In the end, the question is simple – Does the U.S. want to lead the world? Lead in innovation, technology, and the will to push the bounds of humanity. Those who push the bounds of humanity lead in their heyday and are remembered for eternity. From the ancient Egyptians, the Greeks, and the Romans, these civilizations stood above and beyond their competitors. They were, are, and will be an inspiration to all. Will the U.S. join this great trio?

Support NASA's Constellation program and let's make history.








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#9 Bill

 

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Posted 22 February 2010 - 07:59 AM


"NASA and the future of space exploration...what do YOU think?


Veteran space journalist Miles O'Brien will testify on the Hill Wednesday, Feb. 24, regarding what the public thinks of President Obama's space plan and NASA in general. What do you think? We appreciate your participation in this short survey. Thank you."




SURVEY HERE

"Thank you for the feedback. Stay up to date on This Week In Space with Miles O'Brien. http://www.spaceflightnow.com/twis "








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#10 Bill

 

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Posted 14 April 2010 - 09:17 AM

Its a start, at least the US will have some sort of a rocket.



By SETH BORENSTEIN, AP Science Writer Seth Borenstein, Ap Science Writer – Tue Apr 13, 8:23 pm ET WASHINGTON – President Barack Obama is reviving the NASA crew capsule concept that he had canceled with the rest of the moon program earlier this year, in a move that will mean more jobs and less reliance on the Russians, officials said Tuesday.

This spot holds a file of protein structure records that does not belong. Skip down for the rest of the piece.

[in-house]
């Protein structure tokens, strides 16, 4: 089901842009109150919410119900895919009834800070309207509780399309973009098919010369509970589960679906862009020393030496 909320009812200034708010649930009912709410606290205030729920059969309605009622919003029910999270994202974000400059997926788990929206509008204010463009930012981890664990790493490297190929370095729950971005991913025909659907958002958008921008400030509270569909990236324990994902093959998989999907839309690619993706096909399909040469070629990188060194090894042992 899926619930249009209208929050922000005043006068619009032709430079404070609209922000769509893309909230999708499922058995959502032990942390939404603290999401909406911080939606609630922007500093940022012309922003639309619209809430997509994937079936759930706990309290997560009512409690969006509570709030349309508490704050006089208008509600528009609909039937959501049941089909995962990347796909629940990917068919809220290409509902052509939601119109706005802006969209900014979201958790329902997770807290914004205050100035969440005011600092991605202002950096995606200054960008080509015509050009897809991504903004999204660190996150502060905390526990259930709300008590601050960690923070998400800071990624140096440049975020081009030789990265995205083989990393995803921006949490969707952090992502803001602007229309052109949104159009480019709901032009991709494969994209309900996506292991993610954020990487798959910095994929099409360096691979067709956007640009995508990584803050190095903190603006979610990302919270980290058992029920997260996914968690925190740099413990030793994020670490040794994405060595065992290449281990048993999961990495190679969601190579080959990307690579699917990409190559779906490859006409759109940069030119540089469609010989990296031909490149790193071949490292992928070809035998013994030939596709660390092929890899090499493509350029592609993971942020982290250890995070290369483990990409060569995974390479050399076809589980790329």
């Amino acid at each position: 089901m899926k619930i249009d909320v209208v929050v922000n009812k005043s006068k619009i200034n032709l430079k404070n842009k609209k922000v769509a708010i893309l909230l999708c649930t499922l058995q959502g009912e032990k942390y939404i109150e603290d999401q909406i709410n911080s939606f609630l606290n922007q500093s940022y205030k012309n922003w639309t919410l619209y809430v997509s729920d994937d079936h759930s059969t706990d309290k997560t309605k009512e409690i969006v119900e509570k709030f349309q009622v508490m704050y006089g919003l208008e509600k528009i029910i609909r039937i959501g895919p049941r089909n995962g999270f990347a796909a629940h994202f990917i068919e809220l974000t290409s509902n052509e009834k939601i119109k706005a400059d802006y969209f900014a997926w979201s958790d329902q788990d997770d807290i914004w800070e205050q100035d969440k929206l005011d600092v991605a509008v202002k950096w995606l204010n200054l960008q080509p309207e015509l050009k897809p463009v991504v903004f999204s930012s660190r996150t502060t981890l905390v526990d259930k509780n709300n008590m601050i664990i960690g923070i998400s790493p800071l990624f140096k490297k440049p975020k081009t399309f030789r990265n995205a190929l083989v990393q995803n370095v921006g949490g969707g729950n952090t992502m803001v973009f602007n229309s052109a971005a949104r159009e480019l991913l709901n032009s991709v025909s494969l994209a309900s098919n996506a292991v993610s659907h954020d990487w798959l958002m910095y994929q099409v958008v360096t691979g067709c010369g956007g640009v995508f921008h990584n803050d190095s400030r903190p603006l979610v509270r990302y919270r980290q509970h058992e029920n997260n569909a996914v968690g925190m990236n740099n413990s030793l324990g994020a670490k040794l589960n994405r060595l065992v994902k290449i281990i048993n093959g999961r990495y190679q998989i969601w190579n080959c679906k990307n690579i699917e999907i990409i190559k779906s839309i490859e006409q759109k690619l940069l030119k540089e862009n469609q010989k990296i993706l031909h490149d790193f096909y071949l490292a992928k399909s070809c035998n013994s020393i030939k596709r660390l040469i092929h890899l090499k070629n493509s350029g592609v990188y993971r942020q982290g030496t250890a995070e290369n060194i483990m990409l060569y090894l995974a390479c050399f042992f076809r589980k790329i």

The space capsule, called Orion, still won't go to the moon. It will go unmanned to the International Space Station to stand by as an emergency vehicle to return astronauts home, officials said.

Administration officials also said NASA will speed up development of a massive rocket. It would have the power to blast crew and cargo far from Earth, although no destination has been chosen yet. The rocket would be ready to launch several years earlier than under the old moon plan.

The two moves are being announced before a Thursday visit to Cape Canaveral, Fla., by Obama. They are designed to counter criticism of the Obama administration's space plans as being low on detail, physical hardware and local jobs.